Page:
Soft Systems Methodology (SSM) provides a method for participatory design of human-centered information systems. It also provides an excellent approach to surfacing multiple perspectives in decision-making, complex problem-analysis, and socially-situated research. The analysis tools suggested by the method — which is really a family of methods, rather than a single method in the sense of modeling techniques — permit change-analysts, consultants and researchers to exercise reflexivity and to explore alternatives.

SSM is based upon a single concept: that we model systems of purposeful human activity (what people do), rather than data-management or IT components (the more usual focus of systems analysis). It is systemic, rather than systems-focused, calling upon the tradition of general systems theory (von Bertanlaffy, 1968) and inquiring systems (Churchman, 1971) in acknowledging the disparate elements of a situation. SSM is helpful for analysis approaches that wish to understand the connections, conflicts, and discrepancies between elements of a situation rather than attempting to subsume all elements into a single perspective.

Soft Systems Methodology (SSM) was devised by Peter Checkland and elaborated in collaboration with Sue Holwell and Jim Scholes¬† (among others) at Lancaster University in the UK. SSM provides a philosophy and a set of techniques for investigating a “real-world” problem situation. SSM is an approach to the investigation of the problems that may or may not require computer-based system support as part of its solution. In this sense, SSM could be described as an approach to early system requirements analysis, rather than a systems design approach. This website attempts to explain some of the elements of SSM for educational purposes. It is not intended as a comprehensive source of information about SSM and may well subvert some of Checkland’s original intentions, in an attempt to make the subject accessible to students and other lifelong learners … .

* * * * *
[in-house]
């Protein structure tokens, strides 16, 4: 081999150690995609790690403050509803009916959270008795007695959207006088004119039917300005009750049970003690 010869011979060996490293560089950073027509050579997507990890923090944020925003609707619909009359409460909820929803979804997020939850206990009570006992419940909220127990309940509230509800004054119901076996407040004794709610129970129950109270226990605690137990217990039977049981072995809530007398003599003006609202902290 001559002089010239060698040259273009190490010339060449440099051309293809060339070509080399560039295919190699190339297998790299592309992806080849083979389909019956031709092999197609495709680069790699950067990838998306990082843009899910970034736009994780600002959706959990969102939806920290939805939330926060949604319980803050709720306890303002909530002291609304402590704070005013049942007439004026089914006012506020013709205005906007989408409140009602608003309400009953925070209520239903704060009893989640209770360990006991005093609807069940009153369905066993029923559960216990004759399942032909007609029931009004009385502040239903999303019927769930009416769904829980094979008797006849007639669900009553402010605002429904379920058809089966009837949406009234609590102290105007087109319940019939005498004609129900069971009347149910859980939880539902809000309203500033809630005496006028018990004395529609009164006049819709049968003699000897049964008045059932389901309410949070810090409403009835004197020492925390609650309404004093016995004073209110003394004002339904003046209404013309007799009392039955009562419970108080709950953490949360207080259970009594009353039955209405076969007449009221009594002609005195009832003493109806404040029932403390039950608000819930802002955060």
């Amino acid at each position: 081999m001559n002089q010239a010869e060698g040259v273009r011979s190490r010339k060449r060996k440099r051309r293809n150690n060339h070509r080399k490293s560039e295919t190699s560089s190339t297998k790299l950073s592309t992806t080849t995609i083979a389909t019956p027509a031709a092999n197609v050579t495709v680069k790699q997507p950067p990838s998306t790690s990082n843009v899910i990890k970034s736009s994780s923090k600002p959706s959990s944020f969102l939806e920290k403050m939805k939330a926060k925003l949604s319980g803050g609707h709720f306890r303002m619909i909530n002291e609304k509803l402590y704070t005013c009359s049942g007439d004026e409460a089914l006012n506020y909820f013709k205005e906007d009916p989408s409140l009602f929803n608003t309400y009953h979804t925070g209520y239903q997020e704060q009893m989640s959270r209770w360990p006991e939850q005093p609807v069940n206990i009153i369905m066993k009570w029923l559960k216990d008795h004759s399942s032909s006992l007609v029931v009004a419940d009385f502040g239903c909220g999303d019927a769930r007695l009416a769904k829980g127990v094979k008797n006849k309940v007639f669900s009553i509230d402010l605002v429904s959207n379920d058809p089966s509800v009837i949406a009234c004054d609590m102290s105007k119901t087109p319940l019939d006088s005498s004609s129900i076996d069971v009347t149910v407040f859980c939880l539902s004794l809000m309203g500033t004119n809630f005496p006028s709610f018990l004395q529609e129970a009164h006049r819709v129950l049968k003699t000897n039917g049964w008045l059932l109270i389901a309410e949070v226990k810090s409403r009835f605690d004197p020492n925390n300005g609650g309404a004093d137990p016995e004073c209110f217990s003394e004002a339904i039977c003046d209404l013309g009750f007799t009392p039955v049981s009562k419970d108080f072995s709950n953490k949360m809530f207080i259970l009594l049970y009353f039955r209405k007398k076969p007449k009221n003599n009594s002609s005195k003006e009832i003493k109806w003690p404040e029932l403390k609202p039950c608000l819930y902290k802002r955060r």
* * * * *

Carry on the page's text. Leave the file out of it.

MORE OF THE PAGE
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Checkland, P. (1999)  Systems Thinking, Systems Practice: includes a 30-year retrospective. John Wiley and Sons Ltd. Chichester UK. ISBN: 0-471-98606-2.

Checkland, P. & Scholes, J. (1999) Soft Systems Methodology in Action. John Wiley and Sons Ltd. Chichester UK. ISBN: 0-471-98605-4.

Checkland, P., Holwell, S.E. (1997) Information, Systems and Information Systems. John Wiley and Sons Ltd. Chichester UK. ISBN: 0-471-95820-4.

Checkland, P., Poulter, J. (2006) Learning for Action: A Short Definitive Account of Soft Systems Methodology and its Use, for Practitioners, Teachers and Students. John Wiley and Sons Ltd. Chichester UK. ISBN: 0-470-02554-9.

Churchman, C.W. (1971) The Design of Inquiring Systems, Basic Concepts of Systems and Organizations, Basic Books, New York.

von Bertanlaffy, L. (1968) General System theory: Foundations, Development, Applications, New York: George Braziller, revised edition 1976.